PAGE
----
Taxpayers would be forced to pay a special personal ‘car wash allowance’ to rail staff working at the Adelaide Operation Control Centre in Dry Creek, with union bosses claiming their members’ private cars collect dust while parked in the ‘industrial environment’.
Treasurer Rob Lucas has described the claim – one of a long list of demands lodged with the Fair Work Commission by Rail, Tram and Bus Union (RTBU) bosses as part of its 4 per cent a year for 4 years wage claim – as ‘total lunacy’.
Union bosses are also demanding a taxpayer-funded ‘travelling time allowance’ to support members ‘disadvantaged’ by having to travel to Dry Creek – which is only 13km from the CBD – since the operations relocated from North Terrace nearly two years ago.
“It’s now abundantly clear that the union bosses are trying to take us all for a ride with their ludicrous log of claims,” said Treasurer Rob Lucas.
“It’s bitterly disappointing that in the middle of a global pandemic – the greatest economic challenge of our time – union bosses seem to be more concerned about the cleanliness of their members’ private vehicles than negotiating a sensible enterprise agreement.
“Anyone who has been to Dry Creek knows it’s hardly the Simpson Desert.
“It’s time rail union bosses appreciated the significant financial challenges facing South Australian taxpayers due to COVID-19 and negotiate in good faith.”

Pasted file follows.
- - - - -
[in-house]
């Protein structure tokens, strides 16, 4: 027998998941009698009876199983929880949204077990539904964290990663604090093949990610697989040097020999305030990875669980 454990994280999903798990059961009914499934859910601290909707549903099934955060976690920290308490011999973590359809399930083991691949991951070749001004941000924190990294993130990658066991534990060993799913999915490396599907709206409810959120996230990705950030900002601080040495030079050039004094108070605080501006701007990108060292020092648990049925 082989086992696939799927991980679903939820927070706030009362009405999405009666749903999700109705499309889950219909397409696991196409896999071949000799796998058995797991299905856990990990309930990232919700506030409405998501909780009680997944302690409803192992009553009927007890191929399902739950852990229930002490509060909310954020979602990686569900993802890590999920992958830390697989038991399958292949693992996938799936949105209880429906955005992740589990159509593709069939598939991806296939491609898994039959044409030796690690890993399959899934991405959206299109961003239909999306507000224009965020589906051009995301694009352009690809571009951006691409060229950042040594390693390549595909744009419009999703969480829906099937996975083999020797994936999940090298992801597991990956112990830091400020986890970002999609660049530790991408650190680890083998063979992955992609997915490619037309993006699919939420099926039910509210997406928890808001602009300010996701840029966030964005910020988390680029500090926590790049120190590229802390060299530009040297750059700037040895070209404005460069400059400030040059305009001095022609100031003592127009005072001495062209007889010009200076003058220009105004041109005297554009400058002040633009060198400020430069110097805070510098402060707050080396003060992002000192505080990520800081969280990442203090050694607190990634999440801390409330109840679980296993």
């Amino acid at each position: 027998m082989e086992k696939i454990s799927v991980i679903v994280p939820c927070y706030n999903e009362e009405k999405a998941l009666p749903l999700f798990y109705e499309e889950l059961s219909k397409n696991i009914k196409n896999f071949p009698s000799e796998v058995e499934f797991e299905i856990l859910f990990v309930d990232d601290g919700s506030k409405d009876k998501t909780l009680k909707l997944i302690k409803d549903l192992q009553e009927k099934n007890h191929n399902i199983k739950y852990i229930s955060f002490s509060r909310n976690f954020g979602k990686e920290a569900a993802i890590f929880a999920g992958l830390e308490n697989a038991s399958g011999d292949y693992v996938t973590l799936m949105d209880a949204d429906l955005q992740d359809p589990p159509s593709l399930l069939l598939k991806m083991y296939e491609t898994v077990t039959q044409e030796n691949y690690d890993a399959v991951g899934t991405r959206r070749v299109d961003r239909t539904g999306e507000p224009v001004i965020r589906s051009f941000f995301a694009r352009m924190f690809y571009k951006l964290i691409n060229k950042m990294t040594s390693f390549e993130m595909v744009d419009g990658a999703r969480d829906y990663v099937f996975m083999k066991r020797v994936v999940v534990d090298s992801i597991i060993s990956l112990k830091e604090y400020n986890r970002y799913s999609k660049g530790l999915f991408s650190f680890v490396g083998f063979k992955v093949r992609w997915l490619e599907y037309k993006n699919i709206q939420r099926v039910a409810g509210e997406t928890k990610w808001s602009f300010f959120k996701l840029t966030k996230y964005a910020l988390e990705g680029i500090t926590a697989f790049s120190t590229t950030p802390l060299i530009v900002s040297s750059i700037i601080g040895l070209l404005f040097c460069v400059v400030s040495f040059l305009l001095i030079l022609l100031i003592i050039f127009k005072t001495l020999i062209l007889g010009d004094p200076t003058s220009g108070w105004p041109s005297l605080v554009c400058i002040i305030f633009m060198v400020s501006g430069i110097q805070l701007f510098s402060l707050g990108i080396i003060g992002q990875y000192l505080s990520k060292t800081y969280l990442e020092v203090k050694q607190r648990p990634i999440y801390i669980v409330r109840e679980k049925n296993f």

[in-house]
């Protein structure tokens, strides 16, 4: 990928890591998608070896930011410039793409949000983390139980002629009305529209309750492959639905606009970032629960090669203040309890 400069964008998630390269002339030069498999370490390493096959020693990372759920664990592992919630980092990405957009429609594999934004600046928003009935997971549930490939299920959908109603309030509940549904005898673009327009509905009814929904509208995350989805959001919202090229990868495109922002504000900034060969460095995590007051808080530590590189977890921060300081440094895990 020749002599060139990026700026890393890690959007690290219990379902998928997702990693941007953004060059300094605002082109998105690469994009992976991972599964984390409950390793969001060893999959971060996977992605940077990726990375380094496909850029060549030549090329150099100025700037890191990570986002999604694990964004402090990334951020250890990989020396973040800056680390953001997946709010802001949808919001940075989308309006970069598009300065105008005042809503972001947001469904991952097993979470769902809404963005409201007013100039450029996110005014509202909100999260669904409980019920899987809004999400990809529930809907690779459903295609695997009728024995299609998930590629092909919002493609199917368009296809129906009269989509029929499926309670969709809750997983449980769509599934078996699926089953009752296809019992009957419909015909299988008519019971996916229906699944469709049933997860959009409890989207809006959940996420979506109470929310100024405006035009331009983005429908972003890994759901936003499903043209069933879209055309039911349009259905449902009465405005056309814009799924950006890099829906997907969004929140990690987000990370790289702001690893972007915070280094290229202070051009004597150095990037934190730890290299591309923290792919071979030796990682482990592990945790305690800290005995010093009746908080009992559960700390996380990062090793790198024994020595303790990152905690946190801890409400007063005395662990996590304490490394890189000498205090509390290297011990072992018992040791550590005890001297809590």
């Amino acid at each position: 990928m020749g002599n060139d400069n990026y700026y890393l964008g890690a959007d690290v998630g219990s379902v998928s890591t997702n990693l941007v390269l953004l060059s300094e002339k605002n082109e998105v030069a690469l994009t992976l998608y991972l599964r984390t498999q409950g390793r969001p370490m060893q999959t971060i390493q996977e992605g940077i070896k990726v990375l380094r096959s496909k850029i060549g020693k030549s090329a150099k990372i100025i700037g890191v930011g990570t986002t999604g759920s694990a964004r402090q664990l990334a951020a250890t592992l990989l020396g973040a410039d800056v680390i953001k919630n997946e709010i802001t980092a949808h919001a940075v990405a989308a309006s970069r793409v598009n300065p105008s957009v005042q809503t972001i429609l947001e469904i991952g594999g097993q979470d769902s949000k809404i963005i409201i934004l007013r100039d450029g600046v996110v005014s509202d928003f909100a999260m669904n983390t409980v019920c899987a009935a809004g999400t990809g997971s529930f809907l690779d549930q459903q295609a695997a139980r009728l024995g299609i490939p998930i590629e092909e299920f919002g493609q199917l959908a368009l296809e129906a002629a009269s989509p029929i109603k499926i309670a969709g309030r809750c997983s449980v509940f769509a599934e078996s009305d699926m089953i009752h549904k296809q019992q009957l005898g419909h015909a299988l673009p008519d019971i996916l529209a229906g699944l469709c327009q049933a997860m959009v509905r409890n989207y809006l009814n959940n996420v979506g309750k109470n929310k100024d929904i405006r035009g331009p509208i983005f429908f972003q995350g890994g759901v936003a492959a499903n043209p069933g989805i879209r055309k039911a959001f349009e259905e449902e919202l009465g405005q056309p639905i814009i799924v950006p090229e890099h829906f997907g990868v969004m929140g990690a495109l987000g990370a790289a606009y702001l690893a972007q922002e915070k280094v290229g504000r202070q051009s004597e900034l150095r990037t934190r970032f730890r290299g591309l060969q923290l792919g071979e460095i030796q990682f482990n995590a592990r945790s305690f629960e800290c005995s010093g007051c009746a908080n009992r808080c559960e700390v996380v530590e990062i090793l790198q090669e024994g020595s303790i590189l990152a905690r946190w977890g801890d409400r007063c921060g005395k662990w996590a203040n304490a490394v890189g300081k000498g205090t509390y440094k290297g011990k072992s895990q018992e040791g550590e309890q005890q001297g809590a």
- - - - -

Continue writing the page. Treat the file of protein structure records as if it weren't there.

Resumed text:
Among their other claims:
- Train drivers who fail category 1 or 2 medical clearances, for example through poor diet and exercise, to be redeployed to other duties but maintain their full wage;
- An increase in the base wage for Platform Coordinators working in and around Adelaide Oval during special events, such as football and cricket matches, because their workload is higher due to higher volumes of passengers requiring assistance; and
- Double time and a half paid for a train drivers’ entire shift – not just the overtime period – when a portion of a members’ shift is extended outside normal operating hours
The union’s wage claim would cost taxpayers approximately $190 million for 368 employees over the lifetime of the enterprise agreement (to 2024), not including the additional cost of the union bosses’ claims for the ‘car wash allowance’ and other special entitlements.
It would also see the top paid train driver’s base salary increase to around $161,000 (plus overtime pay) after four years.